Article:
Another winning feature of the IHC career page is real in-depth employee stories with multiple videos on the page and more offered. The page also offers a side-by-side comparison of their differentiators in an easy-to-read chart.
The Kindred at Home career page builds in lots of important elements that make it a valuable asset. It is positioned as a more serious page, and has the ability to lift an applicant's sites beyond just the first job they might get, but to a career path. We know from current research that this is high impact element.
The page also contains a very warm video from a home health nurse with a tone the matches the other values on the page. Testimonials are present, and the site bridges the gap across their broad talent needs by taking a serious, but caring tone.
This career page hits a home run with a clear value proposition that balances two critical issues - career path and meaning at work. They follow that with delivering on the real meaning and value that a caregiver delivers in the home with powerful ideas about how caregivers change peoples lives.
A couple of testimonials with pictures are featured, followed by six very clear reasons that someone would want to work at this company - followed by more social proof. The page finishes out by answering questions and addressing qualifications - with more testimonials. The page provides two response options that make next steps clear.
This career page delivers a warm experience that is full of images that feel authentic because they are not posed. Stock imagery is a big fail most of the time, and they've presented real people alongside the benefits of working with them.
They are making a very focused message to caregivers - it's better to work here. They provide some of the important details about their differentiators, including a very strong emphasis on career development, and something we've not seen anywhere else - training in culinary skills as part of the program. This site is among the strongest with a focus on specifics of how they help build a career of any that we've seen.
While these great career pages can cause website envy, the real cost of not having a high-performing website is higher recruiting costs and lower retention rates.
Among several strengths of this career page, Home Instead explains both what caregivers do and what kind of characteristics they need using easy-to-understand visuals. It communicates very effectively the essential work that a caregiver may be doing in a way that requires very little reading. Given the fact that many caregivers have diverse reading or English language skills, that's a smart move.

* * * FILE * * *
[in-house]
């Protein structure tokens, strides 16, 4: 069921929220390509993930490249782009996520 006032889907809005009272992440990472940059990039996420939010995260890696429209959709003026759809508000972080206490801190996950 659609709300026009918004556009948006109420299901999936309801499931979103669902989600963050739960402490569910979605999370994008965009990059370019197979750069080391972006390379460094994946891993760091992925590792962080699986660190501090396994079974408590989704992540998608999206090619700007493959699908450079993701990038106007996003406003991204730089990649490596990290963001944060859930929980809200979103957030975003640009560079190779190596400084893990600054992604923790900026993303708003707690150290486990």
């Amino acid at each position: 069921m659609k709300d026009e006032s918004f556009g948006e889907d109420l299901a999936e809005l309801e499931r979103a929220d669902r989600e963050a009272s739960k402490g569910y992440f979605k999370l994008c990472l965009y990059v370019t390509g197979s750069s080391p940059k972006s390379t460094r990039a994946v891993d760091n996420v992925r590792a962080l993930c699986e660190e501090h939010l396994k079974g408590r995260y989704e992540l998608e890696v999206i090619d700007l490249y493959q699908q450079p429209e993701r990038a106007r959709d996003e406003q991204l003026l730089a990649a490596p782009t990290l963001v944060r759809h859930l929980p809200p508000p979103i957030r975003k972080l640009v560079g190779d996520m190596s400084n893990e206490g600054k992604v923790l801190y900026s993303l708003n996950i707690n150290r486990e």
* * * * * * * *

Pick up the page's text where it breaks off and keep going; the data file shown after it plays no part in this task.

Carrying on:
Another innovative element to their career page is a summary of three job types they are seeking. This page looks nothing like a job board, nor does it fall victim to the "wall of lists" approach. It also closes the page with a video that focuses on the meaning of the work - central to recruiting good caregivers. Additionally, they further avoid the commodity approach to caregiving by listing their benefits on an additional page that follows the same pattern. A final touch is the presence of a caregiver award block after a person provides their zip code- a great way to take the core message further.
So what's missing?
As you can see from the great examples that we've shared, there is a lot that goes into an effective career page for home care. For many companies (not on this list), they are starting with a website problem:
1. Their website may not easy to update, so they are stuck in 2005 designs and styles.
2. They don't have the ability to actually track how prospects interact with their website, and so they don't have a way to objectively make improvements.
3. They are failing to focus on the real drivers of the prospect on their website, so they are little more than just an uglier version of one of the large job listing sites - why would a prospect want to stay on the pages or take action?
Every career page has to be viewed as a work in progress - and more than that - an essential tool in a homecare recruitment strategy.